Who really learns a lesson in "Good Advice is Rarer than Rubies"?

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In Salman Rushdie's "Good Advice is Rarer Than Rubies," the two main characters both learn a lesson.

First, Muhammad Ali learns that not all women are "Tuesday" women. Prior to the appearance of Rehana, Muhammad Ali believes that all women are only there, at the consulate, to finalize their...

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In Salman Rushdie's "Good Advice is Rarer Than Rubies," the two main characters both learn a lesson.

First, Muhammad Ali learns that not all women are "Tuesday" women. Prior to the appearance of Rehana, Muhammad Ali believes that all women are only there, at the consulate, to finalize their move to England to be with their husbands (ones which exist because of arranged marriages). After offering to help Rehana for free (because of her beauty), Rehana refuses the help and decides to return home. Therefore, Muhammad Ali learns that not all women are willing to adhere to the traditions and expectations of their cultures. Some women, in fact, wish to be something more than a product of societal and cultural expectations.

On the other hand, Rehana also learns a lesson, although this may not be found to be as obvious as the lesson Muhammad Ali learns. One could argue that the lesson Rehana learns revolves around the battle of the sexes. She refuses the free help Muhammad Ali offers her. This help could be looked at in a few ways. First, the fact that men are in charge of issuing the visas to the women could speak to the patriarchal nature of society. By refusing Muhammad Ali's help, she is refusing the notion that men are more powerful than women. She illustrates her power, as a woman, to deny his help; therefore, learning that women can be more powerful than society believes. Second, Rehana learns that her own freedom and perspective are more important than the expectations society places upon them (women). She learns that she possesses a voice by saying no and that there is nothing that anyone can do about it.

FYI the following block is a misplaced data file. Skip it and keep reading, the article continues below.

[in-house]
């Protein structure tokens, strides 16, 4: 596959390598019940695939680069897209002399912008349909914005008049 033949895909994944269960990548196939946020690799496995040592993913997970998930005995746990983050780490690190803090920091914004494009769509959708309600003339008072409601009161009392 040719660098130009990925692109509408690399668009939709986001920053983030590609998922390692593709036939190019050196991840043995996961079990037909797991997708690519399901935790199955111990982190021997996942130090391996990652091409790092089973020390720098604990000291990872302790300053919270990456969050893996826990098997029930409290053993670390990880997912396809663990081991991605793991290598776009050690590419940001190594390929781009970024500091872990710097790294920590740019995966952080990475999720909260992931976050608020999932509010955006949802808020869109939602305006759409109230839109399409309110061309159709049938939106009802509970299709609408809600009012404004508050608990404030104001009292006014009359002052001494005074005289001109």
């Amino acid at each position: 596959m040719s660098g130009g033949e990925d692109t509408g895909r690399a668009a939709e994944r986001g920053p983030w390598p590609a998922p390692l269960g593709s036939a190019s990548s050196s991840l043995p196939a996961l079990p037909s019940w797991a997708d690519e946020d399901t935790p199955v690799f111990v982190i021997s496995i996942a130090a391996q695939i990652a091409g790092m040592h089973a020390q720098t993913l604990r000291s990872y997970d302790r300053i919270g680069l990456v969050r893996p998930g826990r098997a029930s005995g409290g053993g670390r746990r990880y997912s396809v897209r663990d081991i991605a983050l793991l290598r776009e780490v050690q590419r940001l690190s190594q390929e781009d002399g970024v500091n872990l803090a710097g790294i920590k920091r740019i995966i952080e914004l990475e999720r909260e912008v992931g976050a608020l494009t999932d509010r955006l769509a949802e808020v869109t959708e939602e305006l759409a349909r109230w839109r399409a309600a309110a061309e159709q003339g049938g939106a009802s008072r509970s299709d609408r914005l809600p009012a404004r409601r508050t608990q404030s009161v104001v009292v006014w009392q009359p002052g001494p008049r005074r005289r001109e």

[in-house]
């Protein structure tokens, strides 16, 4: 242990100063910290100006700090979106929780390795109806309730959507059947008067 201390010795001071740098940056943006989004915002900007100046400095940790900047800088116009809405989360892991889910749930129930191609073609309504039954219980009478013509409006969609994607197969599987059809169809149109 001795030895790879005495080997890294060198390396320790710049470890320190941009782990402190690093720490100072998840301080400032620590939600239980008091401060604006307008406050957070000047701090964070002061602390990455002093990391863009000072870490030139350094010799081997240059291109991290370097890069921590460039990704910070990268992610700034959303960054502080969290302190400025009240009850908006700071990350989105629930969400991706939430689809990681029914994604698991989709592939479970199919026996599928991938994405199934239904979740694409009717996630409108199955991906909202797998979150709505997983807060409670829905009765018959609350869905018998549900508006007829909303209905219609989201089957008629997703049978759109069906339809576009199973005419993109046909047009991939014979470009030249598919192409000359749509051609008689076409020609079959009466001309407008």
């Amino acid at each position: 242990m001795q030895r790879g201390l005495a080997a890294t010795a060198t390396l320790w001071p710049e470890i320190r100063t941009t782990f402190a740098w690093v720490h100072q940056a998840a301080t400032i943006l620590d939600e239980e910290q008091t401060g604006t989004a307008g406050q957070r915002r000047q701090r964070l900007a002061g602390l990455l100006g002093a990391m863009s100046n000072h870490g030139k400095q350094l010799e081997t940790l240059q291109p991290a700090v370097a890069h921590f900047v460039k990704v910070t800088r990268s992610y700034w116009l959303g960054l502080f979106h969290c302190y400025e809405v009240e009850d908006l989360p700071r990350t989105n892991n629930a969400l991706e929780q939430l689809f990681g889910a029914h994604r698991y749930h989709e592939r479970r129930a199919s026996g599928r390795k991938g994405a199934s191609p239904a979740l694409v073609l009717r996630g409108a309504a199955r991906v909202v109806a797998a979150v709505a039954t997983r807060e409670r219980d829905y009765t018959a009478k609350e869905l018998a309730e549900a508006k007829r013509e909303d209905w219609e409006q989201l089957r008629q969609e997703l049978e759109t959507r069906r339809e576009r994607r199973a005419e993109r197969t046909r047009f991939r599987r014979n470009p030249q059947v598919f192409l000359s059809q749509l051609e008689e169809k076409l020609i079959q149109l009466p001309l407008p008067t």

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In Good Advice Is Rarer Than Rubies, the tables are turned when Muhammad Ali realizes that he has a lot more to learn about the perspectives of a young 'Tuesday' woman than he previously imagined.

In the story, Muhammad is a confidence man who tricks gullible and trusting young women out of their money, in exchange for supposed good advice about getting visas to England. As part of his ploy to gain the trust of these young women, Muhammad refers to his 'grey hairs' as a symbol of his wisdom. Indeed, throughout Muhammad's interactions with Miss Rehana, he constantly portrays himself as a savior, ready and willing to rescue any young woman from unscrupulous embassy officials and their stalling tactics.

Yet, it is Miss Rehana who teaches Muhammad Ali a thing or two about 'Tuesday' women: not all of them are enthused with the idea of arranged marriages, even for the purposes of self-preservation or for the prospect of a better future. Miss Rehana's joy at being turned down for a visa perplexes Muhammad Ali until he realizes that there are some young women in his society who would rather choose for themselves rather than let societal expectations dictate their life's direction.

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